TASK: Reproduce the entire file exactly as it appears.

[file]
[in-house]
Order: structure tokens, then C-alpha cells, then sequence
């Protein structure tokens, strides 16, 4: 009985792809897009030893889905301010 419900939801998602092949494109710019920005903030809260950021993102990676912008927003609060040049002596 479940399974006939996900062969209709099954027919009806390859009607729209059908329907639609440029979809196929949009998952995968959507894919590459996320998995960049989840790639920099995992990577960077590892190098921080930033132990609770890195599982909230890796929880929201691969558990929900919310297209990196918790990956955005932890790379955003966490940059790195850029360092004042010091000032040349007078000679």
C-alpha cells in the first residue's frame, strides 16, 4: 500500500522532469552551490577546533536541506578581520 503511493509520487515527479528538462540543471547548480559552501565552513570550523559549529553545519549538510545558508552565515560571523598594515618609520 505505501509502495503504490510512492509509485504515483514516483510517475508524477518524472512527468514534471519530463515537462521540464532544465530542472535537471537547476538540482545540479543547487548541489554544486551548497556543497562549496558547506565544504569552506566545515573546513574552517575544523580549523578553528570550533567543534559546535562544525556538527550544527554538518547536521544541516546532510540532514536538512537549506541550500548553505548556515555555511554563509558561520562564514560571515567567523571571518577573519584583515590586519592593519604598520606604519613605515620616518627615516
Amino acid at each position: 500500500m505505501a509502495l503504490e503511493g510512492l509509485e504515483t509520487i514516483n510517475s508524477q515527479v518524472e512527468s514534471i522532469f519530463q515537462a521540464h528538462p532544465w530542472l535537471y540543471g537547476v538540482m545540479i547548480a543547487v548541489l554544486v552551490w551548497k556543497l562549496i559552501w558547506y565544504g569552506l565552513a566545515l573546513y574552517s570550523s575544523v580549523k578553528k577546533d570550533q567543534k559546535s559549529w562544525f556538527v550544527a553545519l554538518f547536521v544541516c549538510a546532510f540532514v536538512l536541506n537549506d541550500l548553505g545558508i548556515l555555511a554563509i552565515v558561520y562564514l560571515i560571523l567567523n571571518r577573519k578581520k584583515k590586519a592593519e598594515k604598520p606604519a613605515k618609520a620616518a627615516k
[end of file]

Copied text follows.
[in-house]
Order: structure tokens, then C-alpha cells, then sequence
């Protein structure tokens, strides 16, 4: 009985792809897009030893889905301010 419900939801998602092949494109710019920005903030809260950021993102990676912008927003609060040049002596 479940399974006939996900062969209709099954027919009806390859009607729209059908329907639609440029979809196929949009998952995968959507894919590459996320998995960049989840790639920099995992990577960077590892190098921080930033132990609770890195599982909230890796929880929201691969558990929900919310297209990196918790990956955005932890790379955003966490940059790195850029360092004042010091000032040349007078000679």
C-alpha cells in the first residue's frame, strides 16, 4: 500500500522532469552551490577546533536541506578581520 503511493509520487515527479528538462540543471547548480559552501565552513570550523559549529553545519549538510545558508552565515560571523598594515618609520 505505501509502495503504490510512492509509485504515483514516483510517475508524477518524472512527468514534471519530463515537462521540464532544465530542472535537471537547476538540482545540479543547487548541489554544486551548497556543497562549496558547506565544504569552506566545515573546513574552517575544523580549523578553528570550533567543534559546535562544525556538527550544527554538518547536521544541516546532510540532514536538512537549506541550500548553505548556515555555511554563509558561520562564514560571515567567523571571518577573519584583515590586519592593519604598520606604519613605515620616518627615516
Amino acid at each position: 500500500m505505501a509502495l503504490e503511493g510512492l509509485e504515483t509520487i514516483n510517475s508524477q515527479v518524472e512527468s514534471i522532469f519530463q515537462a521540464h528538462p532544465w530542472l535537471y540543471g537547476v538540482m545540479i547548480a543547487v548541489l554544486v552551490w551548497k556543497l562549496i559552501w558547506y565544504g569552506l565552513a566545515l573546513y574552517s570550523s575544523v580549523k578553528k577546533d570550533q567543534k559546535s559549529w562544525f556538527v550544527a553545519l554538518f547536521v544541516c549538510a546532510f540532514v536538512l536541506n537549506d541550500l548553505g545558508i548556515l555555511a554563509i552565515v558561520y562564514l560571515i560571523l567567523n571571518r577573519k578581520k584583515k590586519a592593519e598594515k604598520p606604519a613605515k618609520a620616518a627615516k